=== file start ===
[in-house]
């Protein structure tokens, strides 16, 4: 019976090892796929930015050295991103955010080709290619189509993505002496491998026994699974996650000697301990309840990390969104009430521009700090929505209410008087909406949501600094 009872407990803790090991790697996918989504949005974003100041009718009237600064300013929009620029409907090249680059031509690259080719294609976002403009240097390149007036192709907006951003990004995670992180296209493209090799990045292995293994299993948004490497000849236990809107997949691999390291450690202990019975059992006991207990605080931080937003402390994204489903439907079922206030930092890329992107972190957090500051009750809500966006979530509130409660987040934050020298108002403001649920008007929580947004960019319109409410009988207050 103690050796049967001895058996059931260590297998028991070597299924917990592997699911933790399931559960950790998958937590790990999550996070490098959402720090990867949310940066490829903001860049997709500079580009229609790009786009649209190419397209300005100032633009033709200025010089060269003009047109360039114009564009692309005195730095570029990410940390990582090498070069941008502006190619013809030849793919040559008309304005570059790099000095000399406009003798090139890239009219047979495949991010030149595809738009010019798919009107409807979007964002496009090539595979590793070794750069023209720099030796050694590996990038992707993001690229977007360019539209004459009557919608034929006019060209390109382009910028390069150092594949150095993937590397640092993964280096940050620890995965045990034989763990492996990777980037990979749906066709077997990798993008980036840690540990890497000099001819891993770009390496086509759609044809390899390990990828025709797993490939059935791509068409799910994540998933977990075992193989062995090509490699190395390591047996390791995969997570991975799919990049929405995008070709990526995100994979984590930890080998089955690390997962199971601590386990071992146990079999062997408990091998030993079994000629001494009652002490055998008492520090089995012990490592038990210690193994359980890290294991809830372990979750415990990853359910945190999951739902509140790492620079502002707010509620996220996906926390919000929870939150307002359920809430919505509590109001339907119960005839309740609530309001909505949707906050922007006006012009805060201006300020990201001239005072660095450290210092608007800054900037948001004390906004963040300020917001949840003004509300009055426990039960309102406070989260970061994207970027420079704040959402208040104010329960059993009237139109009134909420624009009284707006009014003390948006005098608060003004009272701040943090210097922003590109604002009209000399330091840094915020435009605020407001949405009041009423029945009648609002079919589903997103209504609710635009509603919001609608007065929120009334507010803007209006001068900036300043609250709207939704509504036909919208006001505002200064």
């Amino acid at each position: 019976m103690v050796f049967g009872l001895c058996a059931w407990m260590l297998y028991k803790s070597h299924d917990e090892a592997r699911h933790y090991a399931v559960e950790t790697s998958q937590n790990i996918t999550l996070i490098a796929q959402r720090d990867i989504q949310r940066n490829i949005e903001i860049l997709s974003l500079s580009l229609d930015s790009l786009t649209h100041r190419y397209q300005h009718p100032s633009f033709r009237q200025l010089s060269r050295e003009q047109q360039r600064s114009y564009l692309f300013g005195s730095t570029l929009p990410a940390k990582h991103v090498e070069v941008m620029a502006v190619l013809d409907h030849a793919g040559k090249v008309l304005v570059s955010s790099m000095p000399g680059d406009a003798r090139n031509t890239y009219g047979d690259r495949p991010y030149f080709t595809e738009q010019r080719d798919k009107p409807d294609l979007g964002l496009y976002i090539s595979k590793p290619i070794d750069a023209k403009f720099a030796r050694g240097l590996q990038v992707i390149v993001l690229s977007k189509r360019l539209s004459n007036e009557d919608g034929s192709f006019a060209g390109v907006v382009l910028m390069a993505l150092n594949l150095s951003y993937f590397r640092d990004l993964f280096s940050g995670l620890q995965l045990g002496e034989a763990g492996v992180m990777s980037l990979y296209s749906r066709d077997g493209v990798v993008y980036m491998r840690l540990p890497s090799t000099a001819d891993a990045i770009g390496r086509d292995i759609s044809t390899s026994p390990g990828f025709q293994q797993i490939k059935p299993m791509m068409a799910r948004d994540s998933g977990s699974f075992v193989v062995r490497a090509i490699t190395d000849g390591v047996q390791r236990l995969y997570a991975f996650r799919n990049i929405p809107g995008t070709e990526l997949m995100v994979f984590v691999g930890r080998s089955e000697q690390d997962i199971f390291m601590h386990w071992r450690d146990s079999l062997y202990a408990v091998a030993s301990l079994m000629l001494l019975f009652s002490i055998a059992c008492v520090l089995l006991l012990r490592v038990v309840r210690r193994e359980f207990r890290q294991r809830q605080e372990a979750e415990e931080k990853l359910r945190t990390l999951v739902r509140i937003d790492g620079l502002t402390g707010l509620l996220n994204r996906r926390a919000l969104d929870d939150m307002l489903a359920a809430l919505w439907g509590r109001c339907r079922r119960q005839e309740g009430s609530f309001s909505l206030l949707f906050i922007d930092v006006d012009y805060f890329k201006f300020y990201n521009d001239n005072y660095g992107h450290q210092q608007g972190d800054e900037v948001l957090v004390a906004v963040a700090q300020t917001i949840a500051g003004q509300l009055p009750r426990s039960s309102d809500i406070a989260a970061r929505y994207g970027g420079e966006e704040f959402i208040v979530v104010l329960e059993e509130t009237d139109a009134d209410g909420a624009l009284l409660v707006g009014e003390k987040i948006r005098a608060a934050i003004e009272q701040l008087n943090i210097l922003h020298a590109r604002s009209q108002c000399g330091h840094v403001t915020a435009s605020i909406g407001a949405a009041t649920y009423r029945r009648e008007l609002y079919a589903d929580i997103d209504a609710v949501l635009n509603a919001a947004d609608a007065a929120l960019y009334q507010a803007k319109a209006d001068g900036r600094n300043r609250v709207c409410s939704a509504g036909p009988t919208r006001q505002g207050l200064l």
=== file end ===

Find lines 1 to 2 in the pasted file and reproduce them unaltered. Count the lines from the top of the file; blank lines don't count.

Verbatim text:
[in-house]
């Protein structure tokens, strides 16, 4: 019976090892796929930015050295991103955010080709290619189509993505002496491998026994699974996650000697301990309840990390969104009430521009700090929505209410008087909406949501600094 009872407990803790090991790697996918989504949005974003100041009718009237600064300013929009620029409907090249680059031509690259080719294609976002403009240097390149007036192709907006951003990004995670992180296209493209090799990045292995293994299993948004490497000849236990809107997949691999390291450690202990019975059992006991207990605080931080937003402390994204489903439907079922206030930092890329992107972190957090500051009750809500966006979530509130409660987040934050020298108002403001649920008007929580947004960019319109409410009988207050 103690050796049967001895058996059931260590297998028991070597299924917990592997699911933790399931559960950790998958937590790990999550996070490098959402720090990867949310940066490829903001860049997709500079580009229609790009786009649209190419397209300005100032633009033709200025010089060269003009047109360039114009564009692309005195730095570029990410940390990582090498070069941008502006190619013809030849793919040559008309304005570059790099000095000399406009003798090139890239009219047979495949991010030149595809738009010019798919009107409807979007964002496009090539595979590793070794750069023209720099030796050694590996990038992707993001690229977007360019539209004459009557919608034929006019060209390109382009910028390069150092594949150095993937590397640092993964280096940050620890995965045990034989763990492996990777980037990979749906066709077997990798993008980036840690540990890497000099001819891993770009390496086509759609044809390899390990990828025709797993490939059935791509068409799910994540998933977990075992193989062995090509490699190395390591047996390791995969997570991975799919990049929405995008070709990526995100994979984590930890080998089955690390997962199971601590386990071992146990079999062997408990091998030993079994000629001494009652002490055998008492520090089995012990490592038990210690193994359980890290294991809830372990979750415990990853359910945190999951739902509140790492620079502002707010509620996220996906926390919000929870939150307002359920809430919505509590109001339907119960005839309740609530309001909505949707906050922007006006012009805060201006300020990201001239005072660095450290210092608007800054900037948001004390906004963040300020917001949840003004509300009055426990039960309102406070989260970061994207970027420079704040959402208040104010329960059993009237139109009134909420624009009284707006009014003390948006005098608060003004009272701040943090210097922003590109604002009209000399330091840094915020435009605020407001949405009041009423029945009648609002079919589903997103209504609710635009509603919001609608007065929120009334507010803007209006001068900036300043609250709207939704509504036909919208006001505002200064």